Pilate surely intended for his sign to show that “This is the best of the Jews, and he is no match for Rome!” or, “This is the best of the Jews, and they want to kill him!” Little did Pilate know that this sign would be the first written notice of who Jesus truly was.
At some point along the way, Jesus was unable to carry the crossbeam at the pace for the Romans. The soldiers pressed a passing traveler, Simon of Cyrene, into carrying the crossbeam for Jesus.
They led Jesus from Herod’s palace to the north of the city, the “place of the skull”, or Golgotha. Once they reached Golgotha, they stripped Him of His clothes and nailed His wrists to the crossbeam. They then placed the crossbeam on the post and completed the crucifixion by nailing his feet to the cross.
It was 9:00 a.m.
The four soldiers divided up Jesus’ personal belongings among themselves. One took His turban, another His outer cloak, another His belt, and the last one took His shoes. Jesus had a seamless inner tunic which could not be divided so they gambled for it. Little did these pagan Roman soldiers know that they helped to fulfill a thousand-year-old prophecy about the Messiah:
They divide my garments among them,
and for my clothing they cast lots.
Jesus was silent during this time but now He spoke. Looking at the Roman soldiers dividing up His clothing, he said, “Father forgive them, for they know not what they do.” He did not just say it once, but repeatedly. For every roll of the “dice”, as they fought over His clothes, Jesus repeated, “Father forgive them, for they know not what they do.”
Jesus was now the public spectacle. He was soon taunted by all of the people who passed by. The travelers taunted Him, believing that He was going to destroy the temple. The Jewish leaders made a special trip from the temple to counter Pilate’s sign, and now followed the travelers in their own taunts of Jesus on the cross. The Roman soldiers, on duty for the crucifixion, also joined in the same taunts at Him.
But Jesus was not alone. He was crucified between two robbers, who also joined in the chorus of taunts against Him. Even the men condemned to die threw the same abuse at Him!
One of the robbers stopped his taunting and looked at the sign above Jesus. He knew that Jesus was innocent and he read the sign saying that He is the king of the Jews. He looked at the sign and believed.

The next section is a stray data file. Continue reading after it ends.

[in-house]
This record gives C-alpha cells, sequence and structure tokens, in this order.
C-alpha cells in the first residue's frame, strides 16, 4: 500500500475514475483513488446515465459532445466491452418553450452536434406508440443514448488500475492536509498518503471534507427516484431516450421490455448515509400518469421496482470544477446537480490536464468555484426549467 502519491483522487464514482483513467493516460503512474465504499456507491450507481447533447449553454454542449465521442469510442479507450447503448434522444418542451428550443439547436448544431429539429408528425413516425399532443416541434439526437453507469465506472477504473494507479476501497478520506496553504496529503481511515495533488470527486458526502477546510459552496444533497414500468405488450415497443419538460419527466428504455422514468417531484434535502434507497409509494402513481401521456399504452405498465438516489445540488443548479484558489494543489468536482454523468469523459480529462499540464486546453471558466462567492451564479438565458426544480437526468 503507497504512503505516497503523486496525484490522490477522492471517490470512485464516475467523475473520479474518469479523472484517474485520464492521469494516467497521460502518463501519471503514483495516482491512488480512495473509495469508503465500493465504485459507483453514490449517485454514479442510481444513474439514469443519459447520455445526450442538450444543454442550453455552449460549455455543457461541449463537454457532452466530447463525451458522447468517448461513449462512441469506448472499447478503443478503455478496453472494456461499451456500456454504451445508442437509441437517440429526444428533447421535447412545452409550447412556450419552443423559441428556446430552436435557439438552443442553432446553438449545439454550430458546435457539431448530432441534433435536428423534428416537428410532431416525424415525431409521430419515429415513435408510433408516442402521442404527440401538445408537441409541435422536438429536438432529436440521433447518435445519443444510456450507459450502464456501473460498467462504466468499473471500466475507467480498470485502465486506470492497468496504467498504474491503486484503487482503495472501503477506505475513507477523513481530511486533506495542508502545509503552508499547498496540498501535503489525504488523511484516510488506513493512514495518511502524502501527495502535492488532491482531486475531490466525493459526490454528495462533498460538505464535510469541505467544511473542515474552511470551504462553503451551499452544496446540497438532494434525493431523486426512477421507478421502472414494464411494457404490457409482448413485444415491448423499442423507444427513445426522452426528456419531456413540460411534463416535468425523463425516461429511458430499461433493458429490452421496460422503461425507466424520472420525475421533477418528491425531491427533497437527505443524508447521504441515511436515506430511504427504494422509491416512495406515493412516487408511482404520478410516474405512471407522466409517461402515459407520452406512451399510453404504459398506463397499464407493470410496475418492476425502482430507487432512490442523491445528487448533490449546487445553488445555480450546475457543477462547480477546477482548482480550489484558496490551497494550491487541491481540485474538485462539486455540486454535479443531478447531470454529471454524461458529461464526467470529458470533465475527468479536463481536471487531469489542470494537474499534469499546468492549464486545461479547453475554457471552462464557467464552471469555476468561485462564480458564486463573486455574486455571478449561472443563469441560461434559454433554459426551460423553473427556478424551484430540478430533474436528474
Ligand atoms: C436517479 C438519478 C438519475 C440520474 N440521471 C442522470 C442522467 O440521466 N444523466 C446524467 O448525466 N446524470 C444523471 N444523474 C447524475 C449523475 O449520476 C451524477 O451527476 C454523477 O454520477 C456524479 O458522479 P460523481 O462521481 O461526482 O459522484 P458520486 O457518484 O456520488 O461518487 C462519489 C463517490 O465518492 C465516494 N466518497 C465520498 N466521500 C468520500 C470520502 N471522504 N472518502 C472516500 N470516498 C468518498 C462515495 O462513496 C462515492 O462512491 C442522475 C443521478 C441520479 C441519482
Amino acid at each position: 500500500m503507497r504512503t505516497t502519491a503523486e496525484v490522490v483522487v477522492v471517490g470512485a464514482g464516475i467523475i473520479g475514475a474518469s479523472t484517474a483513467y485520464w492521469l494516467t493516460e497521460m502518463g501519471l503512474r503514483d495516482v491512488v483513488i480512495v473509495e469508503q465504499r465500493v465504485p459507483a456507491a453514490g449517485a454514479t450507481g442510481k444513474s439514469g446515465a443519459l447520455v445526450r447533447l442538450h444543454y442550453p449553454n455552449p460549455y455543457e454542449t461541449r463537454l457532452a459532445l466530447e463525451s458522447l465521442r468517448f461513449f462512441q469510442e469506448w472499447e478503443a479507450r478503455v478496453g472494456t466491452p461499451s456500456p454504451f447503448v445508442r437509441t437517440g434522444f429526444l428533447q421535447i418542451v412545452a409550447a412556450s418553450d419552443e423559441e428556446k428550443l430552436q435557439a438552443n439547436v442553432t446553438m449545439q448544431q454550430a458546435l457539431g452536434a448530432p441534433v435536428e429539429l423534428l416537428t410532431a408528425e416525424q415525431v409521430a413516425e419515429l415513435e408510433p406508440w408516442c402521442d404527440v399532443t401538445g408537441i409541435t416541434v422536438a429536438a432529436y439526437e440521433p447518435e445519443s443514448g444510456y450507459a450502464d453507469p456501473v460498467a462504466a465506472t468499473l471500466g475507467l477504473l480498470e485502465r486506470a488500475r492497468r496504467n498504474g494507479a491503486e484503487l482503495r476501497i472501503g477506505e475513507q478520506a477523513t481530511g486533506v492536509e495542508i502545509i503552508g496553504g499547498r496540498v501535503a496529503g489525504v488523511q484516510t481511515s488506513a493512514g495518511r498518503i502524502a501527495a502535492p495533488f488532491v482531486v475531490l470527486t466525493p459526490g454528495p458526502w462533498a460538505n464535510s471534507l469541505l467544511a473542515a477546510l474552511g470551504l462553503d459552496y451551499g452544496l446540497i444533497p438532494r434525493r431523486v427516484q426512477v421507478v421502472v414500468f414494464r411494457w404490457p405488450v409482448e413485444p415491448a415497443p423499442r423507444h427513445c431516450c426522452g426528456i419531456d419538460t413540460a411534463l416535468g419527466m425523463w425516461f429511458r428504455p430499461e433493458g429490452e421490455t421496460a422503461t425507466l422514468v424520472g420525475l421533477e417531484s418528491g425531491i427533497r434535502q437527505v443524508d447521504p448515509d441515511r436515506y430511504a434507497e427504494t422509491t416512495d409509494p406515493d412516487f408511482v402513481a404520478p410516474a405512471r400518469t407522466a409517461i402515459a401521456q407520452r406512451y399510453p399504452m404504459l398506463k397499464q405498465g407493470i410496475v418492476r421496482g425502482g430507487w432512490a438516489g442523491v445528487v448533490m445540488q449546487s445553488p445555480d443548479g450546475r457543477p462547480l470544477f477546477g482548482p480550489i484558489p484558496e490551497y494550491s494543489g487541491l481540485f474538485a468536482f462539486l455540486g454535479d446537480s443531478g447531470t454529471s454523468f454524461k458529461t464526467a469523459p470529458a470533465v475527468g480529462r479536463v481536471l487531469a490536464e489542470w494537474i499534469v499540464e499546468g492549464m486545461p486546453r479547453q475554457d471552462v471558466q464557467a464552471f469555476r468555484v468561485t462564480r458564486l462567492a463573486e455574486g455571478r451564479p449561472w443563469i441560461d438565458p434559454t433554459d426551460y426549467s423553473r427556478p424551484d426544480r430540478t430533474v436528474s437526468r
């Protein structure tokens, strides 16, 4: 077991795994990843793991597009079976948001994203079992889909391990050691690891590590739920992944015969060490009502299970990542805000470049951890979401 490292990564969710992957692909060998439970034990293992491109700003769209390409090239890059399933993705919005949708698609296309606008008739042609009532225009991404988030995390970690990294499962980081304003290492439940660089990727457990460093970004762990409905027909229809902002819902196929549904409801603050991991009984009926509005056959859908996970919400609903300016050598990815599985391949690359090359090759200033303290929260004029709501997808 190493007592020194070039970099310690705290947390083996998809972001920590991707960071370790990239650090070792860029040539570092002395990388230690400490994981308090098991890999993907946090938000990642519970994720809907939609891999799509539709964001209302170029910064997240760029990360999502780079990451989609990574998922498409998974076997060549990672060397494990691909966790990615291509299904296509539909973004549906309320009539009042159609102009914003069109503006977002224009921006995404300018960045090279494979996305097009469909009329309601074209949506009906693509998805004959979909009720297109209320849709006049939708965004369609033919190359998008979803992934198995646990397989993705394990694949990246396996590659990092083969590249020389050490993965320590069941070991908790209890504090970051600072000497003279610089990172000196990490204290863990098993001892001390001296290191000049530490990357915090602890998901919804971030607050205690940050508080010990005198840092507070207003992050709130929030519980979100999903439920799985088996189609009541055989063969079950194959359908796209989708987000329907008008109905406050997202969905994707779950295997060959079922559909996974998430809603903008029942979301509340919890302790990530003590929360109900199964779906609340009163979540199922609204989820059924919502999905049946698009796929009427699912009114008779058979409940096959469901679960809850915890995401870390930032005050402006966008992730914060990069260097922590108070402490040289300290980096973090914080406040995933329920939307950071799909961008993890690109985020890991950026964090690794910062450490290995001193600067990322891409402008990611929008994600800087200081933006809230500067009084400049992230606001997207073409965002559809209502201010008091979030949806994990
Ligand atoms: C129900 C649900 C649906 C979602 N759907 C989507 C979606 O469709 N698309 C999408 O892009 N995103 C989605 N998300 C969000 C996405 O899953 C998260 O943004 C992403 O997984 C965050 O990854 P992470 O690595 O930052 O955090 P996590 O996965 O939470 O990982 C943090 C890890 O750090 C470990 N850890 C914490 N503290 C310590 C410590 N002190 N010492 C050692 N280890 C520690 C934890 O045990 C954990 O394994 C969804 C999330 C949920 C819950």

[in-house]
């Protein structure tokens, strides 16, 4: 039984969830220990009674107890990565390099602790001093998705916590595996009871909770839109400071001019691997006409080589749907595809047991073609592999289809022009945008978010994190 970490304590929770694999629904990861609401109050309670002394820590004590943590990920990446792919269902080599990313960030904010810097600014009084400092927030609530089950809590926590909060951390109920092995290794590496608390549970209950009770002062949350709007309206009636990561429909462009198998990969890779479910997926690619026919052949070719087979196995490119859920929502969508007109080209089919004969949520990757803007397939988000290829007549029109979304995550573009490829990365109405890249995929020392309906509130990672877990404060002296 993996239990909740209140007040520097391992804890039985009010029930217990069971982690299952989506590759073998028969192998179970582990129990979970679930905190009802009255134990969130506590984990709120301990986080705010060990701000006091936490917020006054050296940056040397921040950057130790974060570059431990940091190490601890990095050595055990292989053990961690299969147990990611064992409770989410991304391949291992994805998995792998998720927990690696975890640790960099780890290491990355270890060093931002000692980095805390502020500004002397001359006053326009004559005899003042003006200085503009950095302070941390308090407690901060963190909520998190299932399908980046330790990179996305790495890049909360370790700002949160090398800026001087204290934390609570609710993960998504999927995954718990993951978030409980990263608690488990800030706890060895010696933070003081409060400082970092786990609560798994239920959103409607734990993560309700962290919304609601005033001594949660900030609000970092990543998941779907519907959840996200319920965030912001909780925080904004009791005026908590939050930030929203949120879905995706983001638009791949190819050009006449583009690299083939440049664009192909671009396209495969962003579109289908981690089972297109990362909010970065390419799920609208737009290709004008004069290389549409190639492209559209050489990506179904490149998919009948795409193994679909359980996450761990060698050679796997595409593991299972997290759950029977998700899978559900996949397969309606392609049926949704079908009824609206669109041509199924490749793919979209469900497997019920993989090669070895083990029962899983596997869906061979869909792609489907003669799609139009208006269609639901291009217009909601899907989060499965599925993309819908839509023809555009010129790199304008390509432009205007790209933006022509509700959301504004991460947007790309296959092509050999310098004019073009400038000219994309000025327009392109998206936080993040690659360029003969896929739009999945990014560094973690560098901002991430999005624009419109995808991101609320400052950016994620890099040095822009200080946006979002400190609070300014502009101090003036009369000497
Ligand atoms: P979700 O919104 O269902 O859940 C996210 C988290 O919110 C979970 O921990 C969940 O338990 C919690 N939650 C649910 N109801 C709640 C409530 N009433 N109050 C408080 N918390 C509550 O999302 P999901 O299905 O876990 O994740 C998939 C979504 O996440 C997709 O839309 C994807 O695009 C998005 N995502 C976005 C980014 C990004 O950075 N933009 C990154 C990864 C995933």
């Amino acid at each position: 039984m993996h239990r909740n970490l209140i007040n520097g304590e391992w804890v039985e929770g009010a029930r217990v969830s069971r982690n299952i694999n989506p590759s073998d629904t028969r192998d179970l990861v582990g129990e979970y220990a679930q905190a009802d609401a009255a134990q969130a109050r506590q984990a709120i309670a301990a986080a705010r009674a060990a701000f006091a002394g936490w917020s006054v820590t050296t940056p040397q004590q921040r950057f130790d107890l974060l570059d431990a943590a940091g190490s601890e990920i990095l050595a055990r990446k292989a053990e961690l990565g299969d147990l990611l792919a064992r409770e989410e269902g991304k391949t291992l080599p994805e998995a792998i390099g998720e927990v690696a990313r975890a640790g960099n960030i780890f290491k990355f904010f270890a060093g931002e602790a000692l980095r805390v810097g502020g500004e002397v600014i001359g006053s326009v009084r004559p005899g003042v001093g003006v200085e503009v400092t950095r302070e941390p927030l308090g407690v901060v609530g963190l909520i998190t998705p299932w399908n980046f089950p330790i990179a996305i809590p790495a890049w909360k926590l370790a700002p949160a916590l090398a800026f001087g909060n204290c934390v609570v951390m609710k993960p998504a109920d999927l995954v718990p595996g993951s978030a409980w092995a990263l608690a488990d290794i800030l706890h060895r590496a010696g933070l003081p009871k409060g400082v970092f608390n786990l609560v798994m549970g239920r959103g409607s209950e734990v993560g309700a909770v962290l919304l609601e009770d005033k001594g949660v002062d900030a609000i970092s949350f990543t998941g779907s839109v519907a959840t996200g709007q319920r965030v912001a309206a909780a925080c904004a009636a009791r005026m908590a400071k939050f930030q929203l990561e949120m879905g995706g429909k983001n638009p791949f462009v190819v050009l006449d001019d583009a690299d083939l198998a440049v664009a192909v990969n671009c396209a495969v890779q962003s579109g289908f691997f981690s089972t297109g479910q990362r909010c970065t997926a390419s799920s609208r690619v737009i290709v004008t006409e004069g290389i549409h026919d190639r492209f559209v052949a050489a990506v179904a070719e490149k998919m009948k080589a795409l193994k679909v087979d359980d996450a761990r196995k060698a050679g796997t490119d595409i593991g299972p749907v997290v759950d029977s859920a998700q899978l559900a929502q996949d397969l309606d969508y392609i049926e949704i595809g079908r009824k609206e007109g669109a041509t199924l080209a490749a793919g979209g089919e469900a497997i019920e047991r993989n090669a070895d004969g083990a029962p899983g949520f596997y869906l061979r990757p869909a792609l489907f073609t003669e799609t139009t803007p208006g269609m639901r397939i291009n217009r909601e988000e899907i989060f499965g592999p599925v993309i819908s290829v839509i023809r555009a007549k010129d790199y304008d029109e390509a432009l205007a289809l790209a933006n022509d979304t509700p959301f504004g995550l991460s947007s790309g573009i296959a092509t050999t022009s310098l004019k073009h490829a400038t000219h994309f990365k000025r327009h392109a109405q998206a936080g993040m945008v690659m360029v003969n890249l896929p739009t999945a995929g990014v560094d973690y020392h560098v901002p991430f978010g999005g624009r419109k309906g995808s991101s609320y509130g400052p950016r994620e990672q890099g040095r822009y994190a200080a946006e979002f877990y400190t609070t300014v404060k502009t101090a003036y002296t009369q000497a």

He then stopped the other robber from his taunting, “Do you not fear God? We deserve our punishment but this man has done nothing wrong!” Then, turning to Jesus, he said, “Remember me when you come into your kingdom.”
Jesus replied to the robber with His second statement from the cross, “Today, you will be with me in Paradise.” The robber who repented would be with Jesus that day!
There was one final scene during the first three hours on the cross. A small group of faithful women were standing near the cross, including Mary, Jesus’ mother. Jesus’ third statement from the cross was to give his mother to the care of the disciple John.
It was three hours since Jesus was nailed to the cross at Golgotha. In the eyes of the world around Him, He was simply a Roman prisoner who was executed that day. He showed no power, nor did He defend Himself against the crowds of people who abused Him.
But in the midst of the agony and the shame, He made three very personal statements:
- Forgiveness for the ignorant men who caused His pain
- A way to heaven for the wicked man who believed in Him
- Care for the faithful ones who stood with Him
May we learn to love and appreciate the sacrifice that our Lord Jesus Christ made on our behalf. He gave Himself so that we may live.
May we thank Him as we identify with the different groups of people around the cross, that we would ask for forgiveness and be faithful to Him.
May we let Him be our example as we endure suffering in our world. He committed Himself to the all-knowing God (1 Peter 2:23-25).
On a gray April morning as a chilling wind blew
A thousand dark promises were about to come true
As Satan stood trembling, knowing now he had lost
As the Lamb took his first step on the way to the cross
They mocked his true calling and laughed at His fate
So glad to see the Gentle One consumed by their hate
Unaware of the wind and the darkening sky
So blind to the fact that it was God limping by
The poor women weeping at what seemed a great loss
Trembling in fear there at the foot of the cross
Tormented by memories that came like a flood
Unaware that their pardon
Must be bought with His blood
This must be the Lamb
The fulfillment of all God had spoken
This must be the Lamb
Not a single bone will be broken
Like a sheep to the slaughter
So silently still
This must be the Lamb
– Michael Card